European Gas Prices Rise in Response to Australia LNG Workers’ Demand 

European natural gas prices have risen as workers at a key export project in Australia prepare for a strike that could disrupt global supplies in the run-up to winter. 

Disruptions in Australia risk affecting 10% of global liquefied natural gas shipments, a scenario that has European markets on edge since the strike discussions began earlier this month. The region is still reeling from last year’s energy crisis, during which Russian supply cuts left it vulnerable to changes in the tight global market.

Labor unions warned over the weekend that if no agreement is reached in wage talks with the plant’s operator, Woodside Energy Group Ltd., industrial action may begin as soon as September 2, sending benchmark gas futures up as high as 18% on Monday. The threat of strikes has escalated as a result of the ultimatum, according to ANZ Banking Group Ltd. strategist Soni Kumari. 

“Any rush for replacement volumes could spark a bidding war,” she warned. 

While gas prices remain far below the peak of last year’s crisis — Europe is well-stocked for winter and rarely receives gasoline from Australia — merchants are concerned that reduced fuel supplies to Asia would increase competition for alternative cargoes.

Initial reports on probable strikes earlier this month lifted intraday prices by much to 40%, illustrating the strength of market jitters as Europe prepares for winter. It has also had to contend with outages in Norway, its main producer, while traders have become more bullish. Workers at Chevron Corp. plants in Australia are also voting on prospective walkouts.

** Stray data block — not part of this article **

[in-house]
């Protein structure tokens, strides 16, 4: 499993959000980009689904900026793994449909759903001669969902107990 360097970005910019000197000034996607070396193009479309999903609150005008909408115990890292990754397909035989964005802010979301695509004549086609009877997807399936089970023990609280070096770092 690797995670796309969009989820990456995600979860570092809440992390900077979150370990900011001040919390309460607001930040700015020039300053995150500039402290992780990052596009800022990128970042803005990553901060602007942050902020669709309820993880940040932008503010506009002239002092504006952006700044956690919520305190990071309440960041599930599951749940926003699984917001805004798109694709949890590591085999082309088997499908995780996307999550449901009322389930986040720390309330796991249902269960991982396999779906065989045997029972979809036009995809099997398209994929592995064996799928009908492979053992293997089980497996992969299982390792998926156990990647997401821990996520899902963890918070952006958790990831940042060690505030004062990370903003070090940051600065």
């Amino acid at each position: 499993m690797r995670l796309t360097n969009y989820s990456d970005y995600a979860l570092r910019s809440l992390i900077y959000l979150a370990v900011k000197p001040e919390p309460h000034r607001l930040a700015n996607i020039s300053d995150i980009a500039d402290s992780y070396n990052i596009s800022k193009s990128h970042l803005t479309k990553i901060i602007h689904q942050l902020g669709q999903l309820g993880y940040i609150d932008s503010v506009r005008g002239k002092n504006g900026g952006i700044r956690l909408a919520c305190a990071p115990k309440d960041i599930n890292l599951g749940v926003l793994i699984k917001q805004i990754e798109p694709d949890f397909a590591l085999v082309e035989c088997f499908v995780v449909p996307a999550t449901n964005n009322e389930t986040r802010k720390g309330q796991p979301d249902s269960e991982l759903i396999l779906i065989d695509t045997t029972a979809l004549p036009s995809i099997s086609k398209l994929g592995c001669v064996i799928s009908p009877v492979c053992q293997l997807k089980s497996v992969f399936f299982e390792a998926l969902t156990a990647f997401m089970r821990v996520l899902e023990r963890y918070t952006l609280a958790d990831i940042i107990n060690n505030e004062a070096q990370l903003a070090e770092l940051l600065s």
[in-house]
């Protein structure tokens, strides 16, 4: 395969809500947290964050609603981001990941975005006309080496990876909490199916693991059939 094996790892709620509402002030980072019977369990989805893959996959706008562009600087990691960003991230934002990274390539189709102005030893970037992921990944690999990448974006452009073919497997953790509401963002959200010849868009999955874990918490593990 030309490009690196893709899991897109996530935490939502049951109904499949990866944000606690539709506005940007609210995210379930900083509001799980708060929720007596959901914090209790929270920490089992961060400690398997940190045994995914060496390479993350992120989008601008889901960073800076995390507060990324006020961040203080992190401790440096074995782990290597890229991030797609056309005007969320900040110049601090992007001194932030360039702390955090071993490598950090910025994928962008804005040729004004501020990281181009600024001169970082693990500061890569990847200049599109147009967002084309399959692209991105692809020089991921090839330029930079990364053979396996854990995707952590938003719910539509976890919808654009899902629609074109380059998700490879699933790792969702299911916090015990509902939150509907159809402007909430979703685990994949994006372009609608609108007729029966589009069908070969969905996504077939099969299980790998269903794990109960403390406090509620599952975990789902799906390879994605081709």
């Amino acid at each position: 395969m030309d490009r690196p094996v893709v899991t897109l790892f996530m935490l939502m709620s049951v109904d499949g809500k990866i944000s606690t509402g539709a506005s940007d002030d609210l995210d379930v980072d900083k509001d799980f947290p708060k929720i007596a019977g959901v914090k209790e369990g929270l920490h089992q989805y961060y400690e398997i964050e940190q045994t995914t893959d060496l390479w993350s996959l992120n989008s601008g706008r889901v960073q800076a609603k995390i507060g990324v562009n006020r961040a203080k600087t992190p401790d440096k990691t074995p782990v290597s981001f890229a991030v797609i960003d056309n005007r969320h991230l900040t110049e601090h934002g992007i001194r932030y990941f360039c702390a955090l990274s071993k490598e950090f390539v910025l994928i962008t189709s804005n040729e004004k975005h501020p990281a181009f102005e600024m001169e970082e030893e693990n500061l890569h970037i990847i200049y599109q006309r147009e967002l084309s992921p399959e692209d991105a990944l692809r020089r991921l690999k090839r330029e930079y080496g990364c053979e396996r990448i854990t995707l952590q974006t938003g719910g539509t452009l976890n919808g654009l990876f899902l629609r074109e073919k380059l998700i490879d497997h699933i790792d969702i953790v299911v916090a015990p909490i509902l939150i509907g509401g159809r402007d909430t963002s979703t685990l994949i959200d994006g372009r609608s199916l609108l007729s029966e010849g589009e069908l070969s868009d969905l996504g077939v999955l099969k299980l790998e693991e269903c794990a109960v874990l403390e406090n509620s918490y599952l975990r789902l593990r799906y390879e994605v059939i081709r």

While more talks on Wednesday might provide additional details later this week, analysts at ING Groep NV believe the price increase will be short-lived for the time being due to Europe’s large gas storage. A “significant change in European fundamentals” is only possible if a large portion of Australian capacity comes offline for an extended period of time — at least a month or two, according to the analysts. 

According to Saul Kavonic, an energy analyst at Credit Suisse Group AG, there is still hope for a resolution because the parties concerned are likely to be aware of potential implications’ severity. According to unions, a similar strike at Shell Plc’s Prelude facility in Australia a year ago lasted 76 days and resulted in an estimated $1 billion in missed production. 

“Everyone involved has learned from Prelude last year and does not want to see it repeated,” Kavonic added.

By 9:45 a.m. in Amsterdam, Dutch front-month futures were 9.7% higher at €39.95 per megawatt-hour. The identical contract in the United Kingdom gained 11% as well.